65 deluxe power tranny troubles

Discussion in 'Amps/Cabs Tech Corner: Amplifier, Cab & Speakers' started by frank52, Dec 11, 2004.


  1. frank52

    frank52 Guest

    just got this amp back from the shop for a tune up and 5 minutes after i fired it up i smelled electric fire. i shut it down and pulled the chassis. the primary leads on my output tranny are melted. is it shot and what may have caused this? it still works but is way too hot and smells. everything else is in top working order. do these transformers just simply fail sometimes or is their an explaination for this? thanks.
     
  2. John Phillips

    John Phillips Member

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    Yes, it's shot.

    They do fail by themselves sometimes, especially on older amps. Or, it could have been caused by a fault either on the output tube side, or speaker side causing arcing in the primary side.

    Are you running the correct tubes? Correct fuse? Has it had a cap job done (including the bias cap)? Have you had the bias checked? Have you checked the speaker wiring and speaker for intermittent faults?

    What was done to it at the shop?
     
  3. frank52

    frank52 Guest

    it has the correct tubes, all nos and tested on a hickock. it has new caps where needed and the correct fuse. i had it in the shop for a check up and all that was done was cleaning and tightening of the socket clips. the shop gave the amp a clean bill of healh and five minuites after i got to the studio it started smelling and got very hot. the speaker lead is fine. what bothers me is it has worked fine for months and now this. it does still work but gets very hot and smells. so i am not using it until i find the problem. i am sick about this as the amp was in almost perfect condition and all original.
     
  4. John Phillips

    John Phillips Member

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    Does sound suspicious...

    Are both sides of the primary fried?

    What do the tubes look like when it's running?

    Have you called the shop?


    Edit: in the title it says power tranny, in the post it says output - which is it?
     
  5. frank52

    frank52 Guest

    the tubes are good. tested after the fact. they look fine. sorry for the mixup. it is the power transformer. and it is the center taps (red and green} that are partialy melted. the ones that are grounded to the chassis. i had the tech look at it yesterday and he is uncertain about what caused this to happen. he is very qualified and has built many amps form scratch. can these be rebuilt? if not is the weber a good replacement? thanks
     
  6. John Phillips

    John Phillips Member

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    Both center taps melted... look for a plate-to-filament short in a power tube or more likely its socket - pin 2 to pin 3, or pin 6 to pin 7, screen-grid-resistor supply to filament - these are the most common shorts in a power tube socket.

    In fact, if someone has been poking about in the sockets and used contact cleaner or any other form of oily substance in there, I'd say the chances of this happening are significantly increased.

    I would check the power tube sockets immediately and replace both if you are at all suspicious. (I'd use ceramic sockets, and replace the 1K5 grid stopper and 470-ohm screen-grid resistors with metal-film and wirewound equivalents, respectively - these don't alter the tone, but they do much improve reliability... and shouldn't be considered a major loss of originality either.)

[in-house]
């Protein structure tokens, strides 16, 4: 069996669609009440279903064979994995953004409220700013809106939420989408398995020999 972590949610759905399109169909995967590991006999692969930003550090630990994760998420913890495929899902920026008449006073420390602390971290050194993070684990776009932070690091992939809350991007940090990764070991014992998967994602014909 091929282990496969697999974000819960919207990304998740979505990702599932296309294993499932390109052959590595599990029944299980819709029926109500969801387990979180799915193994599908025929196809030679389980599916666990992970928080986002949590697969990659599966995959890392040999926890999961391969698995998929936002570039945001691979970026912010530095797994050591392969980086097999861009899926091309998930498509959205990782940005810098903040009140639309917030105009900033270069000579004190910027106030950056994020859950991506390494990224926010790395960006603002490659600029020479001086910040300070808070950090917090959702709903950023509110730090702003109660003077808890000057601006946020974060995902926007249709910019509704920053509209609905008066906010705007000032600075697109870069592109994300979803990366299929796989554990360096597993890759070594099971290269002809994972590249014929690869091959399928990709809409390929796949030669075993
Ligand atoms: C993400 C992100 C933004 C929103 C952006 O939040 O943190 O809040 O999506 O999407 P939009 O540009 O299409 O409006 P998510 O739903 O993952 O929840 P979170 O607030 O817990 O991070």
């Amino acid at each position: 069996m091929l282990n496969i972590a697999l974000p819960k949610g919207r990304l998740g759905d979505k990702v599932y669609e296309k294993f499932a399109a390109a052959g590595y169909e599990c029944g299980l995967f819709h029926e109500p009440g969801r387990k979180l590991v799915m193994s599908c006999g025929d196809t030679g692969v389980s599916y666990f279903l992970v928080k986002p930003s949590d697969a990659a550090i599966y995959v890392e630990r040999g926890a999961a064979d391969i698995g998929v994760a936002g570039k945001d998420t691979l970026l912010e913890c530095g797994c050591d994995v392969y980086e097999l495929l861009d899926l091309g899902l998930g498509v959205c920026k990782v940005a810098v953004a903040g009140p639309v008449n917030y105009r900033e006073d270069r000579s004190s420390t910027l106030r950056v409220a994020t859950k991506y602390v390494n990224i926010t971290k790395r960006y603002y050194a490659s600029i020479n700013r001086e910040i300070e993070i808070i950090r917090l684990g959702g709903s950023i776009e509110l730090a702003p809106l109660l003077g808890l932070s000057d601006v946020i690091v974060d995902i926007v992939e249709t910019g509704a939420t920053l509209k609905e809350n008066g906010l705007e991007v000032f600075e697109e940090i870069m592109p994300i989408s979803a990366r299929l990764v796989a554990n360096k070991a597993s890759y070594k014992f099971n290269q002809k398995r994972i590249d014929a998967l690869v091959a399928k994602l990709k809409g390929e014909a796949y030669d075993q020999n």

The good news is that the tranny may not be fried after all (I thought we were talking about the OT). If the amp is still working, neither winding has failed, and probably the reason it's still overheating is because current is still being drawn via this 'wrong' circuit.

    I hope so, anyway... although you're not out of the woods yet.
     
  7. aeolian

    aeolian Member

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    Contact cleaner is insidious stuff. Spraying cleaner and scrubbing with a brush do not clean things. If there's junk in there, you need to remove it. Not put it into a solution, move it around and leave it there when the cleaner evaporates. It's real easy to create a conductive path where there wasn't one before.

    Once you have the gunk in solution in the cleaner, wick it out of there with something absorbant like a KimWipe or paper towel. The easiest way is to wet the area, scrub it a bit with a brush to losen stuff up and then put the absorbant wipe over the area and blot it with a clean wet brush. This will wick the solvent (with the gunk in solution) into the wipe. The idea is to blot, not scrub. You are trying to get the gunk to transfer into the wipe. Keep moving a clean area of wipe over the dirty area and blotting again and again. It may take 5 or 6 times but you can get all the junk out of there. I've cleaned up some pretty bad flux residue in my years as an electronics manufacturing engineer. I've also seen folks that I showed how to do this, scrubbing though the wipe thinking they were making it better. All that does is leave fibrous residue from the wipe. Soak and wick away. That's the idea.
     
  8. frank52

    frank52 Guest

    thanks guys. the tech has assured me that he used deoxit and did it right. i have my doubts. this amp worked perfect for months and now i have big trouble. i am real friggin pissed of and i am demanding my money back for his so called tune up. no sense in asking him to get it done right because he claims he already has. what he has done is @#$% up what once was a perfect example of a 65 deluxe. i put the entire blame for this on him. he says he can "fix" it for more money. obviously if the tranny is shot the amp would not work at all.
     
  9. John Phillips

    John Phillips Member

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    On a bakelite/resin-type tube socket (which the ones in old Fenders are), once a short has been established by dirt/damp/cleaner/whatever, it tends to carbonise the socket material itself, and no amount of cleaning will ever fix it. You have to replace the socket.